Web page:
After safely removing your helmet and gumshield, try a mug of Baked Apple Chai! Mellow Sri Lankan tea is the quarterback here, carefully coordinating a combination of Apple, Ginger, Cinnamon and cloves to bring you an alluring and harmonious brew that is sure to score a touchdown! 

For those who yearn for the fire and energy found in football, why not try Lemon and Ginger herbal infusion? This satisfying brew will warm your cockles and pads, and give you a zesty edge over the competition. So good you’ll keep coming back for more!

And if you’re after the magic of the Superbowl, bring the special occasion home with Sparkling White tea. This beautiful Chinese brew is elegantly blended with flowers and fruit pieces to give you the refreshing taste of victory with every sip!

That’s it for this week, folks. Bring on game night. Go Vikes!!!

Written by Chris Bedford

www.hooglytea.com

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The Hunt For Hoogly!

The Hunt For Hoogly!

Believe it or not, the weather will eventually warm up and Spring can begin in earnest. One of the most highly anticipated events in the coming weeks is Easter, a time for family bonding, gift giving and relaxation.  It’s also a time to indulge in serious amounts of chocolate, as shops are stacked floor to ceiling with our favourite brands in egg form. And there is something extra exciting about finding chocolate within chocolate, with some eggs containing bonus treats!

Easter celebrations take place around the globe, but not all cultures refer to it by the same name. Early Christians knew it as Pesach, the Hebrew for Passover; and today many languages use a variation of this word: Pesach in French, Pasqua in Italian and Pask in Sweden. In Christian tradition, Easter Sunday celebrates the resurrection of Jesus Christ on the third day after his crucifixion, but the historical roots of contemporary festival practices are more widespread.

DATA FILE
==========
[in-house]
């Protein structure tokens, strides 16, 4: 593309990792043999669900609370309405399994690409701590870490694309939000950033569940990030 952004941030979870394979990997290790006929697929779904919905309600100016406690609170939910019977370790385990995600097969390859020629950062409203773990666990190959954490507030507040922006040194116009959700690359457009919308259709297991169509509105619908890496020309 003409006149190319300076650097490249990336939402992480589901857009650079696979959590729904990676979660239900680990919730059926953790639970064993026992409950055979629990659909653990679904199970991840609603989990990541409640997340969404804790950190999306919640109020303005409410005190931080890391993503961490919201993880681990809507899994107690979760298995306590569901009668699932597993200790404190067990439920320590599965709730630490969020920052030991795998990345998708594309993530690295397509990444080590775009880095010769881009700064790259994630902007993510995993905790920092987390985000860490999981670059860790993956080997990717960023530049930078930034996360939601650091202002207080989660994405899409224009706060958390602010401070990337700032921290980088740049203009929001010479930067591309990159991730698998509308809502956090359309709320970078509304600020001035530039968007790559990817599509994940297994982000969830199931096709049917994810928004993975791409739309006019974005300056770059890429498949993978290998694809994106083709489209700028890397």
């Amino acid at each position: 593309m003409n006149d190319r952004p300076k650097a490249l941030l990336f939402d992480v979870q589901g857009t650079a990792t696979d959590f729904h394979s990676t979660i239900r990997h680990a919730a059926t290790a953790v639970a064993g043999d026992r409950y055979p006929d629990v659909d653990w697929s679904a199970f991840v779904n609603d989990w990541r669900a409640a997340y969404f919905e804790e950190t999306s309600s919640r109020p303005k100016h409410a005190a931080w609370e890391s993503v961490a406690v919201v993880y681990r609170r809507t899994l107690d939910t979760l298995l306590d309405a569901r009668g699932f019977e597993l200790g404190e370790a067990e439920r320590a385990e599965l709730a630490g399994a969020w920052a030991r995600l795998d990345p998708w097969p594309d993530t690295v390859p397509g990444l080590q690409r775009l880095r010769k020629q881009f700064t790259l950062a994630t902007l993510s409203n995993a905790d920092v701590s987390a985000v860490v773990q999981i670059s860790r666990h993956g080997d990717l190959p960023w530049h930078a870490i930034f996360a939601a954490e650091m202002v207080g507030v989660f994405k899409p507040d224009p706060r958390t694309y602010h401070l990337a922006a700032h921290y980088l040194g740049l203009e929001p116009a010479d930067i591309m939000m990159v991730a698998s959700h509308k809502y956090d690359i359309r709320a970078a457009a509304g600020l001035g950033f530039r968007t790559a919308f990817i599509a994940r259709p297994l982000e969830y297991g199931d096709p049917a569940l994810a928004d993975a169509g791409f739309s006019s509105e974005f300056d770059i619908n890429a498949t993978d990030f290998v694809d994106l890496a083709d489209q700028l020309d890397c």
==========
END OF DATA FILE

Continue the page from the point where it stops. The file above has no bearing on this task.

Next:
The origin of the English word is that of a pagan fertility goddess called Eostre, whose celebratory festival always took place during the Spring Equinox. Early European Christian missionaries slowly began to merge the pagan names, timings and some of its symbols into the Christian celebrations. Eostre’s symbol, in fact, was that of a hare or rabbit, thus creating one link to the Easter Bunny! Rabbits also tend to give birth in Spring, so as people saw fields overrun with baby bunnies at this time of year, it was natural to incorporate them into the celebrations, and eventually into Easter.

 And the tradition of eggs goes back even further than the time of Jesus. Many ancient cultures, including the Egyptians and Greeks, viewed the egg as a symbol of fertility and renewed life. Eggs were used in pagan rituals, hung in temples and utilised for mystical practices. As missionaries observed people hunting for eggs in Spring, they began to assign value and meaning to the eggs to describe Christ’s resurrection and renewed life. Eggs would be dyed symbolically: yellow for resurrection, red for the blood of Christ, blue for love. Children would hunt for hidden eggs, and then recount the story associated with them. 

Nowadays, Easter is big business around the world, especially in America, where spending at Easter can reach up to the tens of billions through a mixture of cards, candy and other gifts. This year, make sure you incorporate the gift of Hoogly into your celebrations! Our delicious teas are the perfect accompaniment to your relaxing, family-orientated holiday, created with the Danish concept of Hygge in mind, which focuses on being calm, cosy and enjoying life’s simple pleasures. 

And one of life’s greatest simple pleasures is flipping the kettle on and putting your feet up with a warming brew, surrounded by your favourite people. We at Hoogly can take this simple pleasure to another level with our tantalising range of tasty teas. As Easter approaches, put the stresses of the working week behind you with brews such as Cosy Chamomile, a gorgeous herbal infusion combining snuggly chamomile with lemon verbena, lime leaves and lavender, all especially chosen for their ability to soothe the body and mind. It’s a hug-in-a-mug—what are you waiting for?

If hunting for hidden eggs and other treasure is your thing, then track down and discover Sparkling White Tea!! A magical and elegant blend of Chinese White Tea, fruit pieces and flowers, this sensationally seductive brew will add a touch of glamour to your Easter break!  As with all our teas, it smells as delightful as it tastes, bringing you back again and again to experience its charms!

However you spend this Easter, we hope you feel relaxed, renewed and recharged. And don’t forget to hunt down Hoogly!

By Chris Bedford

www.hooglytea.com